I had a thermos of hot chocolate and sandwiches for lunch – we were ready to roll. But just as we were walking out the door, my friend called to say they weren’t going to make it. It was too cold and her daughter didn’t want to go (in the CAR!!!). My son doesn’t take well to changes in plans, so we went without them. Our kids are out in the weather all of the time – this is Seattle after all – if you wait for a nice sunny day to go outside, you’ll spend 10 months out of the year indoors. Continue reading

Yearly Budget

I’m doing the dreaded beginning of the year stuff – cleaning out the closets, getting rid of stuff and reviewing our budget. In the process, I ran across our 2007 budget – it was pretty amusing to read it. The budget contained a line item for gas – $200 a month. According to my girlfriend that’s nothing – she pays $200 a week. We’ve only put 2 tanks of gas into our car since the end of August. That’s a lot of walking around money!

In the wake of gas price increases, have you seen your gas expenditures go up or down?

 – Anne

30 Minute Load Zone

Preschool Load Zone

We parked in the load zone at preschool the other day and our four year old was very concerned we’d been there for longer than 30 minutes. He really didn’t want to get a ticket.

 – Anne

The Year of Living Car-lessly

I discovered Alan Durning’s series last year. It was my inspiration for trying to be less car dependent. When I first started reading it, I told myself, ” I could never do that.” (Insert all excuses here). But I was truly inspired. If their family of five can live without a car, I can certainly live with driving less.

We started small – eliminating un-necessary trips here and there, declaring carfree days once or twice a week, doing all errands on one day to eliminate daily short trips etc.

Then we got the Xtracycles. What a truly revolutionary invention. They have changed everything for us. All kid-and-stuff-hauling related excuses evaporated when they were up and running. Now – we barely drive. Maybe once every 2 weeks. Probably less. We’re hooked – wouldn’t go back. It’s so easy and fun.

Give Alan Durning’s series a read when you have a chance.

– Anne

Election Night Special Edition: Seattle Mayor DOES Want to Show Off His Rack

zoka SDOT rack

…at least the new one at University Zoka, spotted this morning by an eagle-eyed, pre-caffeine, carfree-Anne.

If you recall, I posted a while ago about the Seattle Bike rack program. One of my nominated locations was UZ. Low and behold, today we see a single, shiny new rack. Either someone SDOT reads this blog (unlikely), or I just got lucky.

Like any red-blooded, American urban cyclist, I ultimately lust after a nice pair (at least). The demand is there — at 11am. this rack was full, a Zoka-installed rack was full, and bikes were chained to the street trees. Still, I’m a sucker for almost any rack and can’t help but give a frat-boy-sized W00t! to this lopsided offering,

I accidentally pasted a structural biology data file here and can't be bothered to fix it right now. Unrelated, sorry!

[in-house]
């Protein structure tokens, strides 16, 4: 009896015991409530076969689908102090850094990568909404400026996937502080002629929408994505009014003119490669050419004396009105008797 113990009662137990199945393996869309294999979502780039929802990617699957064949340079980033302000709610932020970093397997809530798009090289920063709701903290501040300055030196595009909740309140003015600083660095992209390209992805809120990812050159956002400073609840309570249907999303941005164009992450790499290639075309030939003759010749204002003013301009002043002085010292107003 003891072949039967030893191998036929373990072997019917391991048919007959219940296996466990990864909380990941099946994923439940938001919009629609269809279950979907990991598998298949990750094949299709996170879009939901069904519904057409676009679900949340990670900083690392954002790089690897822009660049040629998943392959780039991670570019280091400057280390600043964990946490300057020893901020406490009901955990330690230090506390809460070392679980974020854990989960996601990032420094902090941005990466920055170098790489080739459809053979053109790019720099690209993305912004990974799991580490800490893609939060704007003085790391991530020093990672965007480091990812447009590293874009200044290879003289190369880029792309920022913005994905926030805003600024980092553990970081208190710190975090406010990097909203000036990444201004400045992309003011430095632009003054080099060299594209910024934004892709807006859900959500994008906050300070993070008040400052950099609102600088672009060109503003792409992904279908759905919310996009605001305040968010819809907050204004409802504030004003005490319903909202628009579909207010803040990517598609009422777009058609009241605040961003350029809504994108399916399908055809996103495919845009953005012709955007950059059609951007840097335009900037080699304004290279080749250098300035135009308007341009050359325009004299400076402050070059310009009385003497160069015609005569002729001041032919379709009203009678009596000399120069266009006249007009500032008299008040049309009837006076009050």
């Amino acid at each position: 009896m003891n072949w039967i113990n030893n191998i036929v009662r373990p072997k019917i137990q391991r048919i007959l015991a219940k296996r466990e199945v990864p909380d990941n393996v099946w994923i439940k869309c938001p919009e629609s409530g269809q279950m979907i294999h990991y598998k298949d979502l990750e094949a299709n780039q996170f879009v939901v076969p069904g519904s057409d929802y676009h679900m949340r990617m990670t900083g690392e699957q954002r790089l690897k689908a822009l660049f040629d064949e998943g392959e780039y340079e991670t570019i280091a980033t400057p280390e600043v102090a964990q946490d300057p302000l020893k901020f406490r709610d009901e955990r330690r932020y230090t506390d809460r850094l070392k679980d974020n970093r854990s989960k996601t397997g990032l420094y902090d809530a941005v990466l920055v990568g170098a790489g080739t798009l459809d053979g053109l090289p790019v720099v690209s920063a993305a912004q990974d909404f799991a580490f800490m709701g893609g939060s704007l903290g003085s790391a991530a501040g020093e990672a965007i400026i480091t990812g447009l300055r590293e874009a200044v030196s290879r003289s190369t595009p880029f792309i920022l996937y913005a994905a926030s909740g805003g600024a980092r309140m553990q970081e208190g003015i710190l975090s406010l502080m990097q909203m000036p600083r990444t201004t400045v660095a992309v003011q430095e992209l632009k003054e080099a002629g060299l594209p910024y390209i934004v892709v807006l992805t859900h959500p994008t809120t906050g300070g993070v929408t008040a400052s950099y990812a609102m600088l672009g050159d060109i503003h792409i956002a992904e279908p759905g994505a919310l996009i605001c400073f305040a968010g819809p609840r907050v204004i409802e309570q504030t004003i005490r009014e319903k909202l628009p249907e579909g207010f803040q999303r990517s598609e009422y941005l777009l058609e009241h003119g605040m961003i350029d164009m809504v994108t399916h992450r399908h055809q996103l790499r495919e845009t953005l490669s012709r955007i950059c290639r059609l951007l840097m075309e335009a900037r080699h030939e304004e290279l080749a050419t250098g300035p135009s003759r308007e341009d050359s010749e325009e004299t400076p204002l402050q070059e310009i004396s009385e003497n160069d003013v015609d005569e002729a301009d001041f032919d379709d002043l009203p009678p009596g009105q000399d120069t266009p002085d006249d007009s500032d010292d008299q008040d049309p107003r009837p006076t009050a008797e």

Dare I hope this is a sign of life to come in a post-Bicycle Master Plan world? Nah, I’m not that optimistic. Still, I won’t mind a bit if SDOT proves me wrong.

SDOT text on zoka rack


Cycling Style

Biking in High Heels at Cycle Chic

(photo from Cycle Chic — Copenhagen Girls on Bikes)

If non-cyclists could get past the “cycling gear” barrier – do you think more people would use bikes as a mode of transportation? Maybe that’s the Tipping Point.

Continue reading

Hey Seattle: Park that damn SUV and take your kids to school on a bike!

Park that damn SUV group on Facebook

Walking up the hill to a preschool meet-and-greet this morning we witnessed the first of the season’s auto laziness in bloom — the lady with the mercedes who lives on 29th but drives to the school on 34th (and she actually parked on 33rd… meaning she drove FOUR blocks) was apparently all geared up for another school year via car.

We watched an endless auto parade all last year. At a time of global warming, high gas prices, traffic from hell, peak oil, and a childhood obesity epidemic it’s beyond me how people justify driving their kids less than a half mile to school.

Mostly we observed and kept our mouths shut, but still heard plenty of excuses: “I have somewhere to go after this” or “my kids don’t like to walk” or “it’s raining,” or… (insert excuse of the day).

I think people are guilted into confessing something when they see non-driver out there day after day (oddly enough, nice days inspire the most excuses). I’ll admit some reasons are valid — I’ve been there myself. But when you see the same people loading their kids into the car every day as you walk by their house, see them at drop-off, and then see them pull up at home as you walk by toward your house five blocks further from school, you just have to call bullsh!t.

So duly inspired by the first day of school tomorrow I decided to create a group on Facebook called: “Hey Seattle: Park that damn SUV and take your kids to school on a bike.” I have no expectations for this group. Mostly it’s an outlet for me one step above screaming “get out of your car, a**hole!”

Luckily Anne has talked about beginning a campaign at our local elementary (Bryant, near Seattle’s University District) to see if we can get some more locals to park and walk or bike. I’m sure her methods will be less polarizing, more inviting (can you believe she vetoed my slogan idea: “One less fat kid: Bike to school.”), and ultimately more successful. For now, though, this is all I’ve got.

How about you? Wanna walk or ride to school tomorrow?